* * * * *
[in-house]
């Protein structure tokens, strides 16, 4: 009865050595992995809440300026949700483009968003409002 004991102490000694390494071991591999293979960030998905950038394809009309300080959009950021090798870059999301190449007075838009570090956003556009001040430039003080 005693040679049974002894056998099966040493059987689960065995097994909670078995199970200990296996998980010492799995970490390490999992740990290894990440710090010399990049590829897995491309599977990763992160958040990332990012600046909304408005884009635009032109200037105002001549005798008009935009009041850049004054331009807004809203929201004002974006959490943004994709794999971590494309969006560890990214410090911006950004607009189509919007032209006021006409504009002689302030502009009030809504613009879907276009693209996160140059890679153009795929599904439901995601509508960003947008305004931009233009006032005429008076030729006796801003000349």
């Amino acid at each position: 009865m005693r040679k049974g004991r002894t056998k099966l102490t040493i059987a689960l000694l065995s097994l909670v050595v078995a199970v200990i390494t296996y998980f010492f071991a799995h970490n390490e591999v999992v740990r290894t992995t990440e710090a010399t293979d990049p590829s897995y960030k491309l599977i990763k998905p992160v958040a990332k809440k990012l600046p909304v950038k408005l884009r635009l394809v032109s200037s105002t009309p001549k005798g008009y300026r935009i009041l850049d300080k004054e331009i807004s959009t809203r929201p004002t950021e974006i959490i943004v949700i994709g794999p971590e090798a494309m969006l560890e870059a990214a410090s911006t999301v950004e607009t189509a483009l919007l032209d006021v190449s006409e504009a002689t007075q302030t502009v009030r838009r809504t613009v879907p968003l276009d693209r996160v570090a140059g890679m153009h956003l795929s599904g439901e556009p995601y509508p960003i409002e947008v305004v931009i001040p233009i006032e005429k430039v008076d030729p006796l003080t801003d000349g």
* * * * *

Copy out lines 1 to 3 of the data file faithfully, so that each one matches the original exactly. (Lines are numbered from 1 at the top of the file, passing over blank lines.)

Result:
[in-house]
């Protein structure tokens, strides 16, 4: 009865050595992995809440300026949700483009968003409002 004991102490000694390494071991591999293979960030998905950038394809009309300080959009950021090798870059999301190449007075838009570090956003556009001040430039003080 005693040679049974002894056998099966040493059987689960065995097994909670078995199970200990296996998980010492799995970490390490999992740990290894990440710090010399990049590829897995491309599977990763992160958040990332990012600046909304408005884009635009032109200037105002001549005798008009935009009041850049004054331009807004809203929201004002974006959490943004994709794999971590494309969006560890990214410090911006950004607009189509919007032209006021006409504009002689302030502009009030809504613009879907276009693209996160140059890679153009795929599904439901995601509508960003947008305004931009233009006032005429008076030729006796801003000349």
């Amino acid at each position: 009865m005693r040679k049974g004991r002894t056998k099966l102490t040493i059987a689960l000694l065995s097994l909670v050595v078995a199970v200990i390494t296996y998980f010492f071991a799995h970490n390490e591999v999992v740990r290894t992995t990440e710090a010399t293979d990049p590829s897995y960030k491309l599977i990763k998905p992160v958040a990332k809440k990012l600046p909304v950038k408005l884009r635009l394809v032109s200037s105002t009309p001549k005798g008009y300026r935009i009041l850049d300080k004054e331009i807004s959009t809203r929201p004002t950021e974006i959490i943004v949700i994709g794999p971590e090798a494309m969006l560890e870059a990214a410090s911006t999301v950004e607009t189509a483009l919007l032209d006021v190449s006409e504009a002689t007075q302030t502009v009030r838009r809504t613009v879907p968003l276009d693209r996160v570090a140059g890679m153009h956003l795929s599904g439901e556009p995601y509508p960003i409002e947008v305004v931009i001040p233009i006032e005429k430039v008076d030729p006796l003080t801003d000349g």